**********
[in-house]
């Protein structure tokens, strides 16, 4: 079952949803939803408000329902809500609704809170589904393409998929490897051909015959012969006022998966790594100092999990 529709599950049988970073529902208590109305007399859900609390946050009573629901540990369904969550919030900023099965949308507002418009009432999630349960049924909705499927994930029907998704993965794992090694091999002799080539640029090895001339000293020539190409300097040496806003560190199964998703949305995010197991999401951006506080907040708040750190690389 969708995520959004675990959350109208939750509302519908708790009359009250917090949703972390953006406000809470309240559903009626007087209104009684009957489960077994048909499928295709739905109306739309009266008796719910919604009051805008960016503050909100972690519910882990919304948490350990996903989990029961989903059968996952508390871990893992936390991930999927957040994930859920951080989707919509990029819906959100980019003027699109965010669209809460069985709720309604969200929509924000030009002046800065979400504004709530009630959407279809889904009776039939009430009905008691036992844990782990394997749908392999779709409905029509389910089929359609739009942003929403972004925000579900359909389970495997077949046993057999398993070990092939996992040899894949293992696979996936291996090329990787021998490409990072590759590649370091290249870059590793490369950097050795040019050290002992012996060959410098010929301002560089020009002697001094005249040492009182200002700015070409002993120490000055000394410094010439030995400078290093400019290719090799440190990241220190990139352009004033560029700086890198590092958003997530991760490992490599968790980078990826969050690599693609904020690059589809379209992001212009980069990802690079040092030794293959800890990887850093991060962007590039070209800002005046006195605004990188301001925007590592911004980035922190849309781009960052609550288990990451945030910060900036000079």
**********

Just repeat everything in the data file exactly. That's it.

[in-house]
């Protein structure tokens, strides 16, 4: 079952949803939803408000329902809500609704809170589904393409998929490897051909015959012969006022998966790594100092999990 529709599950049988970073529902208590109305007399859900609390946050009573629901540990369904969550919030900023099965949308507002418009009432999630349960049924909705499927994930029907998704993965794992090694091999002799080539640029090895001339000293020539190409300097040496806003560190199964998703949305995010197991999401951006506080907040708040750190690389 969708995520959004675990959350109208939750509302519908708790009359009250917090949703972390953006406000809470309240559903009626007087209104009684009957489960077994048909499928295709739905109306739309009266008796719910919604009051805008960016503050909100972690519910882990919304948490350990996903989990029961989903059968996952508390871990893992936390991930999927957040994930859920951080989707919509990029819906959100980019003027699109965010669209809460069985709720309604969200929509924000030009002046800065979400504004709530009630959407279809889904009776039939009430009905008691036992844990782990394997749908392999779709409905029509389910089929359609739009942003929403972004925000579900359909389970495997077949046993057999398993070990092939996992040899894949293992696979996936291996090329990787021998490409990072590759590649370091290249870059590793490369950097050795040019050290002992012996060959410098010929301002560089020009002697001094005249040492009182200002700015070409002993120490000055000394410094010439030995400078290093400019290719090799440190990241220190990139352009004033560029700086890198590092958003997530991760490992490599968790980078990826969050690599693609904020690059589809379209992001212009980069990802690079040092030794293959800890990887850093991060962007590039070209800002005046006195605004990188301001925007590592911004980035922190849309781009960052609550288990990451945030910060900036000079």